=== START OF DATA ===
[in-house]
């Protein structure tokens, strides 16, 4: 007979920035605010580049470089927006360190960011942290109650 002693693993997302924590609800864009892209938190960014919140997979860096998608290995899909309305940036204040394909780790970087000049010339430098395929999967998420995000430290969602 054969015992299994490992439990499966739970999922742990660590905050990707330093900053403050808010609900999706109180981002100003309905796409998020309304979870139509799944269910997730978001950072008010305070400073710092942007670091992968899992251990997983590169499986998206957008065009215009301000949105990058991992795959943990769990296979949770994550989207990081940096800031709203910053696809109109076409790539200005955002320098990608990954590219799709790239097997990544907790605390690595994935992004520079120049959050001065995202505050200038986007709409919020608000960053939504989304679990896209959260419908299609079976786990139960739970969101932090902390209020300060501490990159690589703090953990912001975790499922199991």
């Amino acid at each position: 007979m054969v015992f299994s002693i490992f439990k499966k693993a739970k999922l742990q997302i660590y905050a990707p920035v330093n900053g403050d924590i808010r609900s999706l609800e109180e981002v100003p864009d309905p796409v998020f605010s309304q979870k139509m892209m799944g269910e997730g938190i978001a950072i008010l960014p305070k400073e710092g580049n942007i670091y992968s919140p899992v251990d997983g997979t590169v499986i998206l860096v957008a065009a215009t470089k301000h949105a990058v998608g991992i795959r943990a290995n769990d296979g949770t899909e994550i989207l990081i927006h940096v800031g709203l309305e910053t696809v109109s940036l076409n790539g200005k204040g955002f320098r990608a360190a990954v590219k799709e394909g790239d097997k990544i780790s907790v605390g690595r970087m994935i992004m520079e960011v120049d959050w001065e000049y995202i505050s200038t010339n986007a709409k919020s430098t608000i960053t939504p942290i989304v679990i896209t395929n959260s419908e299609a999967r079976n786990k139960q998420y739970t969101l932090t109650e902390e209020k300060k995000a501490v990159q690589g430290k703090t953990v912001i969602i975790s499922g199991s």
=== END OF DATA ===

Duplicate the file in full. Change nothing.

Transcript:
[in-house]
């Protein structure tokens, strides 16, 4: 007979920035605010580049470089927006360190960011942290109650 002693693993997302924590609800864009892209938190960014919140997979860096998608290995899909309305940036204040394909780790970087000049010339430098395929999967998420995000430290969602 054969015992299994490992439990499966739970999922742990660590905050990707330093900053403050808010609900999706109180981002100003309905796409998020309304979870139509799944269910997730978001950072008010305070400073710092942007670091992968899992251990997983590169499986998206957008065009215009301000949105990058991992795959943990769990296979949770994550989207990081940096800031709203910053696809109109076409790539200005955002320098990608990954590219799709790239097997990544907790605390690595994935992004520079120049959050001065995202505050200038986007709409919020608000960053939504989304679990896209959260419908299609079976786990139960739970969101932090902390209020300060501490990159690589703090953990912001975790499922199991």
């Amino acid at each position: 007979m054969v015992f299994s002693i490992f439990k499966k693993a739970k999922l742990q997302i660590y905050a990707p920035v330093n900053g403050d924590i808010r609900s999706l609800e109180e981002v100003p864009d309905p796409v998020f605010s309304q979870k139509m892209m799944g269910e997730g938190i978001a950072i008010l960014p305070k400073e710092g580049n942007i670091y992968s919140p899992v251990d997983g997979t590169v499986i998206l860096v957008a065009a215009t470089k301000h949105a990058v998608g991992i795959r943990a290995n769990d296979g949770t899909e994550i989207l990081i927006h940096v800031g709203l309305e910053t696809v109109s940036l076409n790539g200005k204040g955002f320098r990608a360190a990954v590219k799709e394909g790239d097997k990544i780790s907790v605390g690595r970087m994935i992004m520079e960011v120049d959050w001065e000049y995202i505050s200038t010339n986007a709409k919020s430098t608000i960053t939504p942290i989304v679990i896209t395929n959260s419908e299609a999967r079976n786990k139960q998420y739970t969101l932090t109650e902390e209020k300060k995000a501490v990159q690589g430290k703090t953990v912001i969602i975790s499922g199991s």